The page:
Certain breeds have been described as developing primary idiopathic seborrhea and it is considered to be more common in the American Cocker Spaniel, English Springer Spaniel, West Highland White Terrier and Basset Hound. Other breeds described as having it also include the Irish Setter, Doberman Pinscher, Chinese Shar Pei, Dachshund, Labrador Retriever and German Shepherd dog.

Most of the conditions before mentioned have a genetic factor and are more characteristics in some breeds.

Other conditions related to nutritional and metabolic factors may be breed related. Zinc responsive dermatosis is more common in Nordic breeds, and lethal acrodermatitis in bull terrier.

Autoimmune and immune mediated conditions must be differentiated according to histopathology and clinical findings. One of the most common immune mediated keratinization disorder is sebaceous adenitis. In this conditions sebaceous glands are destroyed by an immune mediated process causing seborrhea in the dorsal region with subsequent alopecia that may progress to the trunk and distal extremities.


Dogs and cats may both develop a disease referred to as acne. There is little to no work suggesting canine or feline acne has similarities to human acne. In humans acne is a complex disease and there is a role played by hormones, diet, the bacteria Propionibacterium acnes, sebaceous glands, and possible keratinocyte activation.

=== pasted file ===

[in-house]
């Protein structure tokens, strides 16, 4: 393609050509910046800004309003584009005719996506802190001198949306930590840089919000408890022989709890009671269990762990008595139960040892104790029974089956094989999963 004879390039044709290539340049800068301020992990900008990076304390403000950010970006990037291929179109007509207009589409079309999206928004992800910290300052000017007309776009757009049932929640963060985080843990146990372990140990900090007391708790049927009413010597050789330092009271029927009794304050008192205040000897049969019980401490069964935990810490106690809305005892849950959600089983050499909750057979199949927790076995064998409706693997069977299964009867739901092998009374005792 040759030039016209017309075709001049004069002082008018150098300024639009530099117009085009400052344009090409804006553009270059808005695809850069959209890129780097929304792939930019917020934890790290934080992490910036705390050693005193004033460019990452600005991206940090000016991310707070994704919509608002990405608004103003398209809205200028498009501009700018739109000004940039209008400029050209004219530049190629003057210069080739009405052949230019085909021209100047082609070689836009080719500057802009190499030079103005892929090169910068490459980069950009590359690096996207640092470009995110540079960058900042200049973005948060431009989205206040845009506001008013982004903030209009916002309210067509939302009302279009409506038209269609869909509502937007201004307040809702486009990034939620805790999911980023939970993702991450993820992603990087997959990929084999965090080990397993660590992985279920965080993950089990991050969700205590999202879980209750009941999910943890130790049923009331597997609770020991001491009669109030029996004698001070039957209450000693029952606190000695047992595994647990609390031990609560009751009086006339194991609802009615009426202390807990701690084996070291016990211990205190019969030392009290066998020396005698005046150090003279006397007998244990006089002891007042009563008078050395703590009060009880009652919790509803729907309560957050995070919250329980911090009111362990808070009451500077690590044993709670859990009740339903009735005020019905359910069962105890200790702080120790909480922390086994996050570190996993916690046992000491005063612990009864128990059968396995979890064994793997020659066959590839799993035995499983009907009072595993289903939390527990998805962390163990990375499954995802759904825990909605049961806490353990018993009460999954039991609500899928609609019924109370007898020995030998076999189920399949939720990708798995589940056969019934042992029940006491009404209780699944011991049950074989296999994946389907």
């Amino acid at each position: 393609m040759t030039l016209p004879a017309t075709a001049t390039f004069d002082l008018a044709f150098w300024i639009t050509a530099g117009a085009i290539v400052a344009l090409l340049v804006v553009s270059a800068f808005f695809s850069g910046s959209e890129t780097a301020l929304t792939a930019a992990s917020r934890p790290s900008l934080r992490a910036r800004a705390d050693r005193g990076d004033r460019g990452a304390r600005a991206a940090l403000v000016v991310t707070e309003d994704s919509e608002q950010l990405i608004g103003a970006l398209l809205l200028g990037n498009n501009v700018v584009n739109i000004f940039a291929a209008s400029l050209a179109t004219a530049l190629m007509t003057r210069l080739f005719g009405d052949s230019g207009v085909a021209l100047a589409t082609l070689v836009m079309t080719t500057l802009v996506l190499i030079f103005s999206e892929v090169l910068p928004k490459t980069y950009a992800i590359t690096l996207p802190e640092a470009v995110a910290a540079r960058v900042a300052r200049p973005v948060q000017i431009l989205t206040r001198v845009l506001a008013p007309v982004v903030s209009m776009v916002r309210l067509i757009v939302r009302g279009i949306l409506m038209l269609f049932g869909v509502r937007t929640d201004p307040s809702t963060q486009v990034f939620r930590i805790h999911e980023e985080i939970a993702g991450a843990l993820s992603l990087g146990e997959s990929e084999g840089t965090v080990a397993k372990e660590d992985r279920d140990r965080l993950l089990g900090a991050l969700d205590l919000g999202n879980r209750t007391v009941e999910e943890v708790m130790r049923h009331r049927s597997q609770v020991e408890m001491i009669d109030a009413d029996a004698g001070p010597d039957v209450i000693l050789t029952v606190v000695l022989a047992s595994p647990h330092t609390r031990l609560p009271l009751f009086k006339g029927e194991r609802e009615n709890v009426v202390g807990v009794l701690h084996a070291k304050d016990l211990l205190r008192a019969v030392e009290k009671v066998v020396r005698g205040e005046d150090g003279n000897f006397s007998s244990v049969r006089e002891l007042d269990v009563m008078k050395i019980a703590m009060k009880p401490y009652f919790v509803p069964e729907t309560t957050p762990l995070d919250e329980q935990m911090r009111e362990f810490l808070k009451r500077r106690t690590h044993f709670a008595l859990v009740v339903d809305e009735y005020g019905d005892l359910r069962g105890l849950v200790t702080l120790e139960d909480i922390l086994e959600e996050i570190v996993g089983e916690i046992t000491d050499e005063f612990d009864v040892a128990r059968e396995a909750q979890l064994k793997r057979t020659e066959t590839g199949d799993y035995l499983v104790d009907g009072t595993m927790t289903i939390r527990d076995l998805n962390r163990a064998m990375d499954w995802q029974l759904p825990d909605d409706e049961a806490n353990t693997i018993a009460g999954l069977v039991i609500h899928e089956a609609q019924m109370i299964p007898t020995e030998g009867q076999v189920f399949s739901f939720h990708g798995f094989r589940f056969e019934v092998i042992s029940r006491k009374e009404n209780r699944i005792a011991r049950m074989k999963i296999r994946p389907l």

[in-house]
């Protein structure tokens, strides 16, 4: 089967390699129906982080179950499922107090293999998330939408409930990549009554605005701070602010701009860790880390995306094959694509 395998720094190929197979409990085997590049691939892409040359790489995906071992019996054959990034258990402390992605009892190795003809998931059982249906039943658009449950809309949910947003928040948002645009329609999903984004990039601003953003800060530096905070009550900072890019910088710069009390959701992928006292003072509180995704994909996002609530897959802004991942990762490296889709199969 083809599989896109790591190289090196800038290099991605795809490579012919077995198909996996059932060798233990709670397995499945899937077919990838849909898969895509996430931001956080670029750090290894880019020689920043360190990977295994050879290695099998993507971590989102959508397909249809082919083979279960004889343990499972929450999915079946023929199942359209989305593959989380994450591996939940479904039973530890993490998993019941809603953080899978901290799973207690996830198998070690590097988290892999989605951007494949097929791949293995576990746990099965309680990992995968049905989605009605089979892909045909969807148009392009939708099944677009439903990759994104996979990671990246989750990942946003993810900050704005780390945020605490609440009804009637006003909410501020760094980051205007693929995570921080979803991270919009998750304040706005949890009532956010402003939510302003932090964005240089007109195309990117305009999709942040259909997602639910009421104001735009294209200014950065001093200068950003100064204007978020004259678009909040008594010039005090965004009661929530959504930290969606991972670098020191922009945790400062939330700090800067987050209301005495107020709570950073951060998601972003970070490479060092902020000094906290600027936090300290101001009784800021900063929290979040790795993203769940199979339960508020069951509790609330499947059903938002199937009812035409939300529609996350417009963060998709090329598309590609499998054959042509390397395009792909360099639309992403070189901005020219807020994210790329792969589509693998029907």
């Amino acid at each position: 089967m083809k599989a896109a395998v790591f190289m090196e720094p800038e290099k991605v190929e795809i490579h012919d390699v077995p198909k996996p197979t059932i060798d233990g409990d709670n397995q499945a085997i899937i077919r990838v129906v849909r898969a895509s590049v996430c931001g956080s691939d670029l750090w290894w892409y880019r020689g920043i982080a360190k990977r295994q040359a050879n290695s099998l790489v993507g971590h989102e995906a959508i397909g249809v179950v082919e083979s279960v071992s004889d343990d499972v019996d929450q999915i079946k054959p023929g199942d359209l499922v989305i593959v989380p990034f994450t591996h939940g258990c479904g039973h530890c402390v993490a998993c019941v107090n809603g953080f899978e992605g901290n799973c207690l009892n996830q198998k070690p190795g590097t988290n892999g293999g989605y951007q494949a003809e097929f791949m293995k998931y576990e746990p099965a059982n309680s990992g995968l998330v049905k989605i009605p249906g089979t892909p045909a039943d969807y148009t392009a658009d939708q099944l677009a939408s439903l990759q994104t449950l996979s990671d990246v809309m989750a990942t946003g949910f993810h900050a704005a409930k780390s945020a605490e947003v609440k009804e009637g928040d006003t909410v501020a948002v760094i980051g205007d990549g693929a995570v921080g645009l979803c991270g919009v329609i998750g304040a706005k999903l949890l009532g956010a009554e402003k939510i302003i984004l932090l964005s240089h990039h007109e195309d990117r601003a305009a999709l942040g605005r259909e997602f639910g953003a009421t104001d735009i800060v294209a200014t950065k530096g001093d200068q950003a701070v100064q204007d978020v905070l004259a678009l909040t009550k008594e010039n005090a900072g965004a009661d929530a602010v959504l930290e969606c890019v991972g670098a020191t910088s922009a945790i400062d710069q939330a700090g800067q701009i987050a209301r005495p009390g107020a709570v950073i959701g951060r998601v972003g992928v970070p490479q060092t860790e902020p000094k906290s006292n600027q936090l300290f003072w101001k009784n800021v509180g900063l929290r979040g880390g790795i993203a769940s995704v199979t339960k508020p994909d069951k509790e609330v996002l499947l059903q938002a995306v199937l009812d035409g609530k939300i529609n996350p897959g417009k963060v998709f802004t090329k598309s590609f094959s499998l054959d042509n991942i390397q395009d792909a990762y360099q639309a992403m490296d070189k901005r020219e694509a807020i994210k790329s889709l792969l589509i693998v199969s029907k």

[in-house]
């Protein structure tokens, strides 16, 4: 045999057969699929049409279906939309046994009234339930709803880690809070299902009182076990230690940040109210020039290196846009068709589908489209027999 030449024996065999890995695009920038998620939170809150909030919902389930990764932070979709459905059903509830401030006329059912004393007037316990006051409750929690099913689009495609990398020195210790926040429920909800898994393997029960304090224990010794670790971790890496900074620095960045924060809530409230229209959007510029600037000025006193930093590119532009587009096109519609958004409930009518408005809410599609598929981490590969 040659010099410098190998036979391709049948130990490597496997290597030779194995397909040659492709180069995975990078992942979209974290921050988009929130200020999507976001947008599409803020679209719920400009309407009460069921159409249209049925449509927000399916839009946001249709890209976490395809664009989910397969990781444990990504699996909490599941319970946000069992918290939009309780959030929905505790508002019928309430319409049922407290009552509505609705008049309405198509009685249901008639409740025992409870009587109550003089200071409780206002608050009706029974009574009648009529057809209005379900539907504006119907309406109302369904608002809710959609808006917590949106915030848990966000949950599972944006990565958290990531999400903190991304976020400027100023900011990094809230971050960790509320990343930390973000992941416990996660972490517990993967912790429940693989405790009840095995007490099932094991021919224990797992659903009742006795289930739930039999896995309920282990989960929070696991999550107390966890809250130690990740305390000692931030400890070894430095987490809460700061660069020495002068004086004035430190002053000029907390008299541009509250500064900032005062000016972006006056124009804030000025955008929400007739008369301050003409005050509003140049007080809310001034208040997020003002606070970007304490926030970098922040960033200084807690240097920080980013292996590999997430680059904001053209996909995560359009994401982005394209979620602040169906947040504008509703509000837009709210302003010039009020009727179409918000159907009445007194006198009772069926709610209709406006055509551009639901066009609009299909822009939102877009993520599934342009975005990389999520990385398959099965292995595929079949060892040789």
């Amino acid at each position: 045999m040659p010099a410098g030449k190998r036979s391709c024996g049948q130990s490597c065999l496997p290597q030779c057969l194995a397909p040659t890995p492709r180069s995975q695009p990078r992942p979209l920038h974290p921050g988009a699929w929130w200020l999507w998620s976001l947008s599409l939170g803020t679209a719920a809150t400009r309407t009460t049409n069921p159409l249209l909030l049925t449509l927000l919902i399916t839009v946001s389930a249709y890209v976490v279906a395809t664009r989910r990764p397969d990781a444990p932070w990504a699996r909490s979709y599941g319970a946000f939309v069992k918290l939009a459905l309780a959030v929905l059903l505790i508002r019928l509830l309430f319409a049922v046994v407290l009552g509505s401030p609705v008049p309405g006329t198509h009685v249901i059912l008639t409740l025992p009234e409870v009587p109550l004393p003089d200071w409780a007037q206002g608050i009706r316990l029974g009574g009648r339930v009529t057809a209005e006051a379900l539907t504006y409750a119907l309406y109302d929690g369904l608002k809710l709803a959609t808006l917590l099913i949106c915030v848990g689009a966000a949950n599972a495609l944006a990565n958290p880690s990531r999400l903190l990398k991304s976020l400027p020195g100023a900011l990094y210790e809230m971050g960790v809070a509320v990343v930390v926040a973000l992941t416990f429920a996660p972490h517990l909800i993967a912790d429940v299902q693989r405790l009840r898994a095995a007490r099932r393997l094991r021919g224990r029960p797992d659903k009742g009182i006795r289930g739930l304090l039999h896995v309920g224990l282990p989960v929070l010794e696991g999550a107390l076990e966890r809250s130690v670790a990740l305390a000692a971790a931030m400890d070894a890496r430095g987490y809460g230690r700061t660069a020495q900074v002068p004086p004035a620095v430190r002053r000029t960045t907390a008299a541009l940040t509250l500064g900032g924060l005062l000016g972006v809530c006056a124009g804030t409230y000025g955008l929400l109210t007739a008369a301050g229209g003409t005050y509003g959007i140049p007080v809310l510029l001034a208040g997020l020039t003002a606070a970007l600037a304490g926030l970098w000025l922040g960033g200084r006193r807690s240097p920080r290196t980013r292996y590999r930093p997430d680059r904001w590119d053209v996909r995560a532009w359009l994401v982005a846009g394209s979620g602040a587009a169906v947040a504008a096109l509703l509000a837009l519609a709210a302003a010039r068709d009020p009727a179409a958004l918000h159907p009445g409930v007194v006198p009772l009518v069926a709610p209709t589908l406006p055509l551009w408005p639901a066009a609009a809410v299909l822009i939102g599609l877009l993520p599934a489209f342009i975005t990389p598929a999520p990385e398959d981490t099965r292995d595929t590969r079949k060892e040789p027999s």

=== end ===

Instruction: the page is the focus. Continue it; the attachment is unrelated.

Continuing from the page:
Topical therapy for keratoseborrheic conditions is essential. Antiseborrheic shampoos are used to restore and normalize keratinocyte turnover. A cytostatic effect is exerted on basal cells, thereby reducing their rate of division (keratoplastic). Most antiseborrheic shampoos also eliminate excess corneal layers, by increasing desquamation. This is thought to be a result of ballooning of corneocytes that makes the stratum corneum softer and reduces the intercellular cohesion of the corneocytes and results in increased desquamation. Agents that function in this way are called keratolytic. There are many keratoplastic and keratolytic agents that are commercially available in shampoo formulations.

Moisturizing shampoos that are used for allergic skin disease management can also be used in mild dryer forms of keratinization defects. These function primarily by increasing the moisture content of the skin, with many products also having emollient effects. Salicylic acid, sulfur, selenium sulfide and zinc gluconate are the most common substances in shampoos used to regulate cornification.